This past year has been one of enormous challenges, and we have seen humanitarian needs continue to rise. With the conflict in Ukraine, the global food insecurity crisis and the intensifying climate emergency, the role research and innovation plays is a vital one to finding solutions and improving outcomes for people affected by crisis.
As we start 2023, we are taking a moment to reflect and share highlights from across our programmes and initiatives: the Research for Health in Humanitarian Crises (R2HC), Humanitarian Innovation Fund (HIF) and the Global Prioritisation Exercise (GPE).
The ‘Who funds what? Humanitarian research and innovation funding flows analysis’ and policy brief was launched. The analysis is the first attempt at a rigorous process to track humanitarian research and innovation funding allocations within the humanitarian system. The policy brief builds on the analysis and makes the case that to realise the full potential of humanitarian research and innovation (HRI), we need better tracking of funding and donor coordination, to align resources around the most pressing humanitarian issues.
We launched the third paper in our ‘Scaling Series’ – a playbook of tactics for innovators who aim to scale up their work through enabling other organisations to adopt their innovations. Syed Imran Ali kicked off our webinar discussing the playbook. Imran highlighted the importance of the study in offering clear and actionable guidance on adoption for both innovation teams and humanitarian organisations. He explained that too often proof-of-concept innovations struggle to pass the pilot phase due to obstacles on both the side of the innovator and at a systems level. Adaptation of successful programmes to new contexts was one of the key themes at last year’s Sexual Violence Research Initiative (SVRI) Forum. Ian Brightwell, Elrha’s Humanitarian Innovation Manager for Scale and Gender-based Violence (GBV) attended the forum. In this blog, he describes the overlaps between lessons shared there and the six tactics for adoption identified in our scaling paper.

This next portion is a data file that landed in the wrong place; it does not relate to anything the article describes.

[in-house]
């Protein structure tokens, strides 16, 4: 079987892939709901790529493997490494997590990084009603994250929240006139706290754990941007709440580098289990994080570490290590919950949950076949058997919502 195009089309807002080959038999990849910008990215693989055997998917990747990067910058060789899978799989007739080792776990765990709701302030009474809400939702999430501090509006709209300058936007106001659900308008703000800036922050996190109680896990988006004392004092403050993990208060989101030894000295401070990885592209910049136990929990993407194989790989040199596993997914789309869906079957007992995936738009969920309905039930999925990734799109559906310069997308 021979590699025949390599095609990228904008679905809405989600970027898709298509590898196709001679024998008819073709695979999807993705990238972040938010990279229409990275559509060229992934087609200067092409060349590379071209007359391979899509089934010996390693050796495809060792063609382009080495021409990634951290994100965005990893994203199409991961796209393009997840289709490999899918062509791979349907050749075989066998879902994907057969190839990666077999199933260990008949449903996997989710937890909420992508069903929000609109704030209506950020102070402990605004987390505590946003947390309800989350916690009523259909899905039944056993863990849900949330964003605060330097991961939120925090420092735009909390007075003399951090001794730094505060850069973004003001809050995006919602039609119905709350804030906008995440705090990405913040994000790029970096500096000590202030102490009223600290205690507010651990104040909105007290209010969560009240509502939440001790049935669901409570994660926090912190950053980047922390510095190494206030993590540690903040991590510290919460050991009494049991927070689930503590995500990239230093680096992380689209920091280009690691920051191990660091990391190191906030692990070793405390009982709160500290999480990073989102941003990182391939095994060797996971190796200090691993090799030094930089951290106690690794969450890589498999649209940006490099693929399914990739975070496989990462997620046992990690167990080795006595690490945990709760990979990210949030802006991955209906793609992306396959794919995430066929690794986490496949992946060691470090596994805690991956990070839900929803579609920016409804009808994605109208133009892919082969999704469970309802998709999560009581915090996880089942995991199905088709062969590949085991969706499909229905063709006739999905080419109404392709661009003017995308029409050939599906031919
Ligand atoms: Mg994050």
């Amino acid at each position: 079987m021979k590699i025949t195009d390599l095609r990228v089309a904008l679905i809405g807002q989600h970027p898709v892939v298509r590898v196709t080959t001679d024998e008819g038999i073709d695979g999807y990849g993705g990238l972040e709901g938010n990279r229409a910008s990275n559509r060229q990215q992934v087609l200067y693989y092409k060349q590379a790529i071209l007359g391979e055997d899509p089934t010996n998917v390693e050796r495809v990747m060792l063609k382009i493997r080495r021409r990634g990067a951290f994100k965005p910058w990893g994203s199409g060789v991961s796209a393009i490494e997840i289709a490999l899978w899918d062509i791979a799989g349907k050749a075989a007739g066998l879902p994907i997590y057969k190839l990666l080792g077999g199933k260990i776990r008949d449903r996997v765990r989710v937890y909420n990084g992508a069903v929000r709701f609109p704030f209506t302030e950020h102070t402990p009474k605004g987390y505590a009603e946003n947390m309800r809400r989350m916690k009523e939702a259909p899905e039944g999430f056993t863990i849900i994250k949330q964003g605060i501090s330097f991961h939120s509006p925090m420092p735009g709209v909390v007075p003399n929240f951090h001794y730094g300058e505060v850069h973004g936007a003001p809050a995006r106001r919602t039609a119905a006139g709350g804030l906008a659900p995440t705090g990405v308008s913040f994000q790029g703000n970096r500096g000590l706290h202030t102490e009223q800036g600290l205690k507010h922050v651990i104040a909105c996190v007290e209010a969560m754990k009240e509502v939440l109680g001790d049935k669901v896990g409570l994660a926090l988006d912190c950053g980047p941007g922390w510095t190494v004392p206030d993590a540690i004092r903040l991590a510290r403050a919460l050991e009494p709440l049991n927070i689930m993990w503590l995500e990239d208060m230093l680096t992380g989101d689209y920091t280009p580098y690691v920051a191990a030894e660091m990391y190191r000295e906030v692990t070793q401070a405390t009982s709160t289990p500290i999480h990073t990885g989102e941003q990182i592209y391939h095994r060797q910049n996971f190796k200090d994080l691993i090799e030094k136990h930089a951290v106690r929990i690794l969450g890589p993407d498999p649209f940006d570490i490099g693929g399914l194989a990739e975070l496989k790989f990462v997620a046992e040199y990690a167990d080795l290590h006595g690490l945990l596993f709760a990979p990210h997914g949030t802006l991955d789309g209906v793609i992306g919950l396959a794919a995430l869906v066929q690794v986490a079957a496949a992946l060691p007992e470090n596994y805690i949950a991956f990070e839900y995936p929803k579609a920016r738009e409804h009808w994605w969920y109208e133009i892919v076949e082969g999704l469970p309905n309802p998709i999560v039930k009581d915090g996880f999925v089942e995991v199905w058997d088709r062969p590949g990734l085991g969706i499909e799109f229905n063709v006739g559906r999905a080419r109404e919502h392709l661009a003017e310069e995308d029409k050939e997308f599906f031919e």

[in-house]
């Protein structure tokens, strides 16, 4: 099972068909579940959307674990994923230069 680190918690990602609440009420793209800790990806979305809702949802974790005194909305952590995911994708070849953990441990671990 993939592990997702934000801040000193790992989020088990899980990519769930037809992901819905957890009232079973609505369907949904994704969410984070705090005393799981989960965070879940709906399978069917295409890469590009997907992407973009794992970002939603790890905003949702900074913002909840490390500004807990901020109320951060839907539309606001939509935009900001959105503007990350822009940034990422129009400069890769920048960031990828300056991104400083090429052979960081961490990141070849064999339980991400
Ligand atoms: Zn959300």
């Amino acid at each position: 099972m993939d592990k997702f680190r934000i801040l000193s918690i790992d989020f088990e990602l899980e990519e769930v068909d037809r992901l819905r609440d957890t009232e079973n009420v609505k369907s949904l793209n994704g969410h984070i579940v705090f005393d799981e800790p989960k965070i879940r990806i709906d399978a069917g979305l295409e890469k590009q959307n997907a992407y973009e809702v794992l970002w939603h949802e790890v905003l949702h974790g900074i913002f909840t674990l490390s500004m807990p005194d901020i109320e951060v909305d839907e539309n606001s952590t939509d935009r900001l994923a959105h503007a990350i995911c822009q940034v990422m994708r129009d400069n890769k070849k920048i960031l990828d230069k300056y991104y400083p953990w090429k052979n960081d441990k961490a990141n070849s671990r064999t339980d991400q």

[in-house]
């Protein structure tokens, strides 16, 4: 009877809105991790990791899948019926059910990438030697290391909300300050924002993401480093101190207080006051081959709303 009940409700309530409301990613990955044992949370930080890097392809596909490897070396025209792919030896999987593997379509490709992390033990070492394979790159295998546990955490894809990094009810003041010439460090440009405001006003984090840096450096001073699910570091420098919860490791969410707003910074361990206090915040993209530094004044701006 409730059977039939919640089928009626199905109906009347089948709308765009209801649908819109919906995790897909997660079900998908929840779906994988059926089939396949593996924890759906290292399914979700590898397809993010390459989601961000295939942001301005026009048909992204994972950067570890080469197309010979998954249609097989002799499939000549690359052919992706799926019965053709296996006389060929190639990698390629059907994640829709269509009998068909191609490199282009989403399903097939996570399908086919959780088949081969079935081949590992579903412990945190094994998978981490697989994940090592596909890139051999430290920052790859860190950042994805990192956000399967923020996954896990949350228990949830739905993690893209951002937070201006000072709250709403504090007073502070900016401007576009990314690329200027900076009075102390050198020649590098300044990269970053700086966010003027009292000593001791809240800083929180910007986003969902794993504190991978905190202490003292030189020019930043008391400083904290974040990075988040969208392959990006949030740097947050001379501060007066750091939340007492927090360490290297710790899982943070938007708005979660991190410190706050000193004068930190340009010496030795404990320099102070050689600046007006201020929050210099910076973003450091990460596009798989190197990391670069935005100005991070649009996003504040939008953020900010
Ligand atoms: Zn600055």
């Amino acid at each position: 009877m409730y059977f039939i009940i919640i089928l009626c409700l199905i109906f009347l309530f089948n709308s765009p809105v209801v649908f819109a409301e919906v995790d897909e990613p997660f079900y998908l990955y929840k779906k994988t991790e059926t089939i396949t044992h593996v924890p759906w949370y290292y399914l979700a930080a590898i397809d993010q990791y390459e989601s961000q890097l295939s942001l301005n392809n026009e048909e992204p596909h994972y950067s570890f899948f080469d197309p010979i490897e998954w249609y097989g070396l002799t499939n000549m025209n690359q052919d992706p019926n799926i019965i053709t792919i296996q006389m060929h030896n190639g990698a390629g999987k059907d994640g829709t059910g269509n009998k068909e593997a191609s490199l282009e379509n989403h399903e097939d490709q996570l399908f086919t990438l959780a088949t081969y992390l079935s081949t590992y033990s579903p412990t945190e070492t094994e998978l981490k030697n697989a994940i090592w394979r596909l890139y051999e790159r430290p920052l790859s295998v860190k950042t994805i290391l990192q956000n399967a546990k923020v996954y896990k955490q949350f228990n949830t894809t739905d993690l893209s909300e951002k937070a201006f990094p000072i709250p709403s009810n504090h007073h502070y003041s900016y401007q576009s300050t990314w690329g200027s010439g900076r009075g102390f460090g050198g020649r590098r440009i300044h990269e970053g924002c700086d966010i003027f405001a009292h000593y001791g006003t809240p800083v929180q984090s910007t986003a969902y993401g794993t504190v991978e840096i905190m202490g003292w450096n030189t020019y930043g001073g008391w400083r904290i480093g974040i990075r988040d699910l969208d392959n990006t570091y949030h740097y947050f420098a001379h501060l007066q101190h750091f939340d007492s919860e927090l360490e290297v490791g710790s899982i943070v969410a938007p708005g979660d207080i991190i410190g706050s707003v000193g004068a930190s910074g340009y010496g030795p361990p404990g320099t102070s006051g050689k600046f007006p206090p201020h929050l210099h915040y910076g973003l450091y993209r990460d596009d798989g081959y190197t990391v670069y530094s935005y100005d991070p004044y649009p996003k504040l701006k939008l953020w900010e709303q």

Based on the Humanitarian Innovation Fund’s (HIF) 2020 Gap Analysis on the inclusion of people with disability and older people in humanitarian response, we launched a catalogue of innovations. The first of its kind, the catalogue profiles innovations that have south to address some of the gaps identified and provide evidence of the experiences and barriers to inclusion that older people and people with disabilities face across a range of humanitarian themes and contexts.
Our flagship publication in collaboration with Johns Hopkins Center for Humanitarian Health maps evidence published from mid-2013 to 2021 on the effectiveness of health interventions in humanitarian settings. It captures research that has taken place in nine thematic areas, and in low- and middle-income countries (LMICs). This allows us to take stock of what evidence has been published, trace the quantity and quality of research, and begin to identify evidence gaps to inform future research.
Former Senior Humanitarian Health Research Advisor, James Smith, reflected on the importance of evidence in contributing to more effective, targeted and ethical humanitarian response.
UKCDR and ESSENCE launched a new Good Practice Document, ‘Four Approaches to Supporting Equitable Research Partnerships’ on health research. The guide supports equity in research partnerships, helping funders, research organisations and researchers improve their ways of working in multi-country research consortia, particularly in LMICs. R2HC participated in the Taskforce which helped develop this document and contributed a case study – ‘Using seed funding to incubate research partnerships’, drawing on lessons learned from R2HC.